It’s been a while since I read a really, really good military nonfiction reference. Thankfully, Stijn Mitzer and Joost Olieman’s The Armed Forces Of North Korea: On The Path Of Songun takes the cake. The product of the same people behind the legendary Oryx Blog of military intelligence, this took a while to finally get going. Thankfully, it’s well, well, well worth the effort.
So why is it so good? Well, for a start, it’s incredibly well researched, written, and photographed. It’s not an OPFOR manual or a ridiculously broad order of battle chart. What it does do is go into legitimate detail and depth about the KPA and its rise, fall, and rise. What made me absolutely fall in love with this was how this is the rare military book that doesn’t fall into either extreme of “unstoppable or helpless”. When I saw the self-proclaimed intent to the debunk the notion that the KPA wasn’t/isn’t a threat, I feared it would go too far in the opposite direction.
That was not the case. I was treated to a very evenhanded look that amounts to “Yes, there’s modernization, yes there’s legitimately advanced indigenous developments, but as of now it’s limited and foreign support is undoubtedly there” and doesn’t hesitate to point out their shortcomings and material issues. The authors are even good at pointing out what they can verify and what they can’t, a must for dealing with a country as secretive as North Korea.
For enthusiasts, general audiences, wargamers, and anyone, really, this is a great book that I highly recommend.
Morning, Noon, and Night
Sidney Sheldon’s Morning, Noon, and Night is one of his later books, beginning with a ruthless billionaire falling into the sea off of his yacht and dealing with the subsequent power struggle. It is also one of his worst. How so? First, the obvious needs to be stated. Like every single other one of Sheldon’s books, it’s “gilded sleaze” with simple, easy prose. However, this takes things in different directions. And they’re not good directions.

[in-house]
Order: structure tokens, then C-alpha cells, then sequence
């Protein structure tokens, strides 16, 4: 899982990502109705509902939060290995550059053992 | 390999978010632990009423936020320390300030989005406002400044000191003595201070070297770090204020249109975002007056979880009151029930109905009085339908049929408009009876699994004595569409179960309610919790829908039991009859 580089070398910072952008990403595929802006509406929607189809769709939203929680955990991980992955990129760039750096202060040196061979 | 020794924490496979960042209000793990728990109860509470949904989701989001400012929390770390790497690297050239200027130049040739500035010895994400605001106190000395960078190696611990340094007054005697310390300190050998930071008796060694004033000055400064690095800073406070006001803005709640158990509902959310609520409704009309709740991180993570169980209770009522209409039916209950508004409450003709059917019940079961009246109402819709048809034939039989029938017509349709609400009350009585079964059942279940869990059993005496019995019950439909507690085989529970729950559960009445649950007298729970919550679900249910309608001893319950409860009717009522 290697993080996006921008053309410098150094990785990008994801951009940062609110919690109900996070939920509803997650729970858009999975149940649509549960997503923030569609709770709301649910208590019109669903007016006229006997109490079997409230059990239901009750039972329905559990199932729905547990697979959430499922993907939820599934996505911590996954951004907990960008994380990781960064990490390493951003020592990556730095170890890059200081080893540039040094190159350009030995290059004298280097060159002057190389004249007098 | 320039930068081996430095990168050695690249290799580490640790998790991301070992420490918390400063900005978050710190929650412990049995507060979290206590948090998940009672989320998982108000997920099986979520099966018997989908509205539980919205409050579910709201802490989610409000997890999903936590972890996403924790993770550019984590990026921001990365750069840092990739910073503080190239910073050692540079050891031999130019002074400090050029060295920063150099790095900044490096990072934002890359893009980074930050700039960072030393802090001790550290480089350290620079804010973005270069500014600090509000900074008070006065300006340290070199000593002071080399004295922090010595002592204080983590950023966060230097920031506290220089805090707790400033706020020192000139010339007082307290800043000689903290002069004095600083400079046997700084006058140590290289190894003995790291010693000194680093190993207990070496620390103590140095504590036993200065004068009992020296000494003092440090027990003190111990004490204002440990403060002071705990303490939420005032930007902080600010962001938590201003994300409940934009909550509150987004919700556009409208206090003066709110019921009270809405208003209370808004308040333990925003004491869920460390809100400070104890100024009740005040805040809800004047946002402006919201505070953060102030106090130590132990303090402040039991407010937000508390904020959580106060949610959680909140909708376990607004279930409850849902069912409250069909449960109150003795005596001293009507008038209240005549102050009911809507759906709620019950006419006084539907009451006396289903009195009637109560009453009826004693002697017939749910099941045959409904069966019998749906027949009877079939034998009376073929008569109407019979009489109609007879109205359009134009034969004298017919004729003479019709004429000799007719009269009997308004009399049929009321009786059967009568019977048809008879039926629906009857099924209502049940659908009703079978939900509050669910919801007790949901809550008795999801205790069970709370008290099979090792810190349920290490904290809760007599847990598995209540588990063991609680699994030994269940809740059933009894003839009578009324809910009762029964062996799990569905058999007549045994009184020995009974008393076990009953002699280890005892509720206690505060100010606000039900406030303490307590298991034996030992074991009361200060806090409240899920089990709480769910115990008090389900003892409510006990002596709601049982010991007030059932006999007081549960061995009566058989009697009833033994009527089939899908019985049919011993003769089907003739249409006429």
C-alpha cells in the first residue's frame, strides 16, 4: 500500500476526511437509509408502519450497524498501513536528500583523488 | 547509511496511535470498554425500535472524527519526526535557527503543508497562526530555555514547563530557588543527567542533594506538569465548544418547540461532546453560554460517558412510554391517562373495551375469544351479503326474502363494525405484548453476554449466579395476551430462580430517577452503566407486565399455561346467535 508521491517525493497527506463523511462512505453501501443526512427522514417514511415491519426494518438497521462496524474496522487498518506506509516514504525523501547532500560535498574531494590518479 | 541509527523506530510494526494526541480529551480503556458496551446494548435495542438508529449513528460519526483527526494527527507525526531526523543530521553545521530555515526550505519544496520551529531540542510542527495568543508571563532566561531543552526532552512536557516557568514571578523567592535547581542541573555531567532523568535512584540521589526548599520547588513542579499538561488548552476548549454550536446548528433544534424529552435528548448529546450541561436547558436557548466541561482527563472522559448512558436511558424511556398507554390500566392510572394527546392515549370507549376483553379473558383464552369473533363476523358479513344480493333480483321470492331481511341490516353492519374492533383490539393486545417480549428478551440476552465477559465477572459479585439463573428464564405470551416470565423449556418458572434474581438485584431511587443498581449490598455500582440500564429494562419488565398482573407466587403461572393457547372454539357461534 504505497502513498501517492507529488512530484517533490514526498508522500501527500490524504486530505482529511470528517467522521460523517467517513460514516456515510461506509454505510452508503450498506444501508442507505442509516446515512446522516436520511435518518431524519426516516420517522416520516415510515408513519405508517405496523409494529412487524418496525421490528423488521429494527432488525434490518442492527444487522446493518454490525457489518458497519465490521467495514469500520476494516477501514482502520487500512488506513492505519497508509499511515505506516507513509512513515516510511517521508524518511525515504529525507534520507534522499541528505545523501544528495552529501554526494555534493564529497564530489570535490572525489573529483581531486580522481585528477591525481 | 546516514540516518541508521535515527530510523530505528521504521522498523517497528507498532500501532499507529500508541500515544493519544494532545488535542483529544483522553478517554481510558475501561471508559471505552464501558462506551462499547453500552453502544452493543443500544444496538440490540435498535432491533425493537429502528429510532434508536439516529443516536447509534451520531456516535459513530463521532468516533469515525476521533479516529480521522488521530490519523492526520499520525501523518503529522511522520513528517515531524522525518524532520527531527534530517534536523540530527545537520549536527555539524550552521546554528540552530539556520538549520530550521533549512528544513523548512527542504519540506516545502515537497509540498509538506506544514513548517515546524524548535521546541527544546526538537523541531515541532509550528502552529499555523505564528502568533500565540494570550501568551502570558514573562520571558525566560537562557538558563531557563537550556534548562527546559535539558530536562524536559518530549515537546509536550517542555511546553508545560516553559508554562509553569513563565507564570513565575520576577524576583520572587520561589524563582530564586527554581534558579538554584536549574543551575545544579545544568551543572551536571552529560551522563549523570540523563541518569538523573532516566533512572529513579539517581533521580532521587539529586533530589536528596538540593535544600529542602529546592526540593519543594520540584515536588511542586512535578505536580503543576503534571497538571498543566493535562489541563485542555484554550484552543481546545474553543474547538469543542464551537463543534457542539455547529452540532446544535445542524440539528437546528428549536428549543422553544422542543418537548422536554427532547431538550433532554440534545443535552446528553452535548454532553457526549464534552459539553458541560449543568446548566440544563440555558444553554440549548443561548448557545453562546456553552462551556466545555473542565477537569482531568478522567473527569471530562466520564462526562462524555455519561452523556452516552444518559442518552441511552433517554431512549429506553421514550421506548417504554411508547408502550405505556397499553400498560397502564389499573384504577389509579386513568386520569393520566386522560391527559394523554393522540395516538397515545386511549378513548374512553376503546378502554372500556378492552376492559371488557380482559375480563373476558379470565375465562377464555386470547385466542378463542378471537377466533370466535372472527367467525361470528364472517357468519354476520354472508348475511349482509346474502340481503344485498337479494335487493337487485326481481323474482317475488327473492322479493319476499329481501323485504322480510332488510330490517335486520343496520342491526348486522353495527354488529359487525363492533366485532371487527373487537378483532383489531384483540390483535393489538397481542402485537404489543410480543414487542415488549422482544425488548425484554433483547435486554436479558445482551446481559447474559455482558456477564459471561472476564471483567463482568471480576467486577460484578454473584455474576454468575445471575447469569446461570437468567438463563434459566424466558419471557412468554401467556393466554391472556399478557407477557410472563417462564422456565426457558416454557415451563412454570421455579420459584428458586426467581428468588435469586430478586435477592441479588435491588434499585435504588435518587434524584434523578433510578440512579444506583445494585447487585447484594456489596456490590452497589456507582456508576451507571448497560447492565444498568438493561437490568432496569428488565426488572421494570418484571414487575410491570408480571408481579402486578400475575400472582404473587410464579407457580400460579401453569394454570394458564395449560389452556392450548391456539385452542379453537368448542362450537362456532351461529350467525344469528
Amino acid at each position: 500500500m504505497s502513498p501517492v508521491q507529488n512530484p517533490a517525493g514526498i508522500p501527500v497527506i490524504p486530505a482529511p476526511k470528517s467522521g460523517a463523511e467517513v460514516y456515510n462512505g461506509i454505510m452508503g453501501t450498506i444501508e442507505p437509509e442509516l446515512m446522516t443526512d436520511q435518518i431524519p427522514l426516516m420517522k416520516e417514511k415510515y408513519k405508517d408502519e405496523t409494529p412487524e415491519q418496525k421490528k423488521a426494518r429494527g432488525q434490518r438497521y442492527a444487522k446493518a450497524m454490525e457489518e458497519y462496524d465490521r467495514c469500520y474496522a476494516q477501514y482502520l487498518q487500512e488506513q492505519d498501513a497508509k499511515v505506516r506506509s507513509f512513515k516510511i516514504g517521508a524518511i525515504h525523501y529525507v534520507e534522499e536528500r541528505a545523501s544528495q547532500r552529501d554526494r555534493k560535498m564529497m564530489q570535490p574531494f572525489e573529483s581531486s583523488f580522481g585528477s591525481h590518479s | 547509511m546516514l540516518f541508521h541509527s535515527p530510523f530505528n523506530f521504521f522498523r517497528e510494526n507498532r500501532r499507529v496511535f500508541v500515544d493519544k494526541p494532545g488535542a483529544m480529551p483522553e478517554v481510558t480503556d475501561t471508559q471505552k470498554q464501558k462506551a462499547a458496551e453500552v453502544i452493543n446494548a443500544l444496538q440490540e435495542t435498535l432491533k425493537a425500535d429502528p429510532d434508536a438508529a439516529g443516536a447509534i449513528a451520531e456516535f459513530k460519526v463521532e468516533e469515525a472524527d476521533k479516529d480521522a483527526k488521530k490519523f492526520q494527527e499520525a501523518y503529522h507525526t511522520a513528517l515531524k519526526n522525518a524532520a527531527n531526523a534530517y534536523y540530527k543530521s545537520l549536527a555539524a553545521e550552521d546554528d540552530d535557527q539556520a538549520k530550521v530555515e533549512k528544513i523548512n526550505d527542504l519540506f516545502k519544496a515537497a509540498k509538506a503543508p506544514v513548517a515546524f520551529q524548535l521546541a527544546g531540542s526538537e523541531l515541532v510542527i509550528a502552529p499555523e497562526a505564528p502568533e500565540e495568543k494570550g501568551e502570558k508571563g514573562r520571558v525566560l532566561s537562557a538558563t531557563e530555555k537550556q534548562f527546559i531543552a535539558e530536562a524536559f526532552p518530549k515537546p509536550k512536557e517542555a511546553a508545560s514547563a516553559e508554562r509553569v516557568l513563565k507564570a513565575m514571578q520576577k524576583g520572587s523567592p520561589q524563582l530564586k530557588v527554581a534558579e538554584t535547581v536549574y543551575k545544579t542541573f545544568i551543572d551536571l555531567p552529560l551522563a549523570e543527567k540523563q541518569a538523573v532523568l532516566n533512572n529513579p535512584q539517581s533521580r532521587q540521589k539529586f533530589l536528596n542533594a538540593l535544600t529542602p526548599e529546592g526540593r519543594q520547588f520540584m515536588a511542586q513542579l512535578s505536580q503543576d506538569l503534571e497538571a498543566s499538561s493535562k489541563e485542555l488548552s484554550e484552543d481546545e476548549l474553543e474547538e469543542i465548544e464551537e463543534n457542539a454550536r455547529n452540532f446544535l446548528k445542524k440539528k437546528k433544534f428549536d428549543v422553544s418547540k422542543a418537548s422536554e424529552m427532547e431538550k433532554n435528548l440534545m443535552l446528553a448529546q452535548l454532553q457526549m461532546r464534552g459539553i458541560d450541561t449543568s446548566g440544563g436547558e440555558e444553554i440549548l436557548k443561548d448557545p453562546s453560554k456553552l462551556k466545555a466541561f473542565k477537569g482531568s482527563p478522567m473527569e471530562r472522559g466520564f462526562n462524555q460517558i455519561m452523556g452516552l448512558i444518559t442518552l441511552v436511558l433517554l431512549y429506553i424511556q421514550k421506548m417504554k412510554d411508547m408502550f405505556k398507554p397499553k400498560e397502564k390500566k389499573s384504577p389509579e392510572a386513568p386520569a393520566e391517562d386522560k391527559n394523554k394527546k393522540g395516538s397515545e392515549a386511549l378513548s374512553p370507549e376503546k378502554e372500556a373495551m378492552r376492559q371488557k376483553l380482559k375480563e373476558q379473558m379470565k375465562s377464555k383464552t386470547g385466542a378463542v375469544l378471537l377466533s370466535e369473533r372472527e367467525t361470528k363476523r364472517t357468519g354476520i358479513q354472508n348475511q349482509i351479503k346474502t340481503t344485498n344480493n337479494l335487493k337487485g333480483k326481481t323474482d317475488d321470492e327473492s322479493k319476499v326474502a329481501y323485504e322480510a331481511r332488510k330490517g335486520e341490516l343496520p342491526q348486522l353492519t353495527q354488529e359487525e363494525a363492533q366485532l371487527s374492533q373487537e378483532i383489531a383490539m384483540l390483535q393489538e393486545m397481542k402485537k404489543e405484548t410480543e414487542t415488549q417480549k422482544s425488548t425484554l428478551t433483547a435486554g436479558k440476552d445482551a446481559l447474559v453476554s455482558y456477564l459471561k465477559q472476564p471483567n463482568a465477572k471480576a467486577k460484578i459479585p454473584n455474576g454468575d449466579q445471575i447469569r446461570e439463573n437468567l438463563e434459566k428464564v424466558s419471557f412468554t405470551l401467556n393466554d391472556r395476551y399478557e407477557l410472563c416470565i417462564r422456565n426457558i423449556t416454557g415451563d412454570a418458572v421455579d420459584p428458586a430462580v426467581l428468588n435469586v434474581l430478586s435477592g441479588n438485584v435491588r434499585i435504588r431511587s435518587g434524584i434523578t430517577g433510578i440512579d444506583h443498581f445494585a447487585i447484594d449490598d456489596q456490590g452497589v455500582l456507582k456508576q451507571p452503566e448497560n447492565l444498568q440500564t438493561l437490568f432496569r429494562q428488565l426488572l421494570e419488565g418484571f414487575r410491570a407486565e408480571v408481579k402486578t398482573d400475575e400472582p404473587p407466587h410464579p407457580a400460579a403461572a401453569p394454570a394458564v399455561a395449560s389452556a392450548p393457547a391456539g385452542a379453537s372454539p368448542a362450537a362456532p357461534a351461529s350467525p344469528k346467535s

The prose seemed even more bare-bones than the norm for the author, going from a strength to a weakness. More importantly, the book tried to be an outright thriller at times instead of a “pop epic” chronicling a tawdry saga of wealth and romance. Sheldon’s writing style just isn’t suited for pure thrillers, and this exaggerated version of it was even worse.
Also, the stakes seemed petty (with the wealth of its centerpiece character told more by telling than showing), and the plot was confused with a lot of loose threads and super-quick wrap ups. Sheldon has written a lot better, so I don’t recommend this book.
Third World War: The Untold Story
It’s very hard for lightning to strike twice. And in Third World War: The Untold Story, John Hackett tried. He did not really succeed. The problem was that much of the appeal of the original came from being the first out of the gate, whereas by 1982 the zeitgeist had clearly shifted. (An obscure and amusing example comes from the line “World War III is drawing near” in the XTC song Generals and Majors, released in 1980).
While possibly unfair to list the earliest instance of a genre as not having held up well over time, I do believe that Hackett’s work has aged the worst of all the few “big-name” conventional WW3 books. It’s earliest, and it’s clearly meant as an explicit lobbying document in a way that the (still-slanted) other works of that nature did not. And this applies far more to a modestly repackaged version released four years after the original. Because that’s what it is.
This is the book equivalent of one of those “remastered special edition” movie DVD releases. There’s a reason why those, even if the underlying film is sound, do not generate nearly as much enthusiasm as the first, novel release.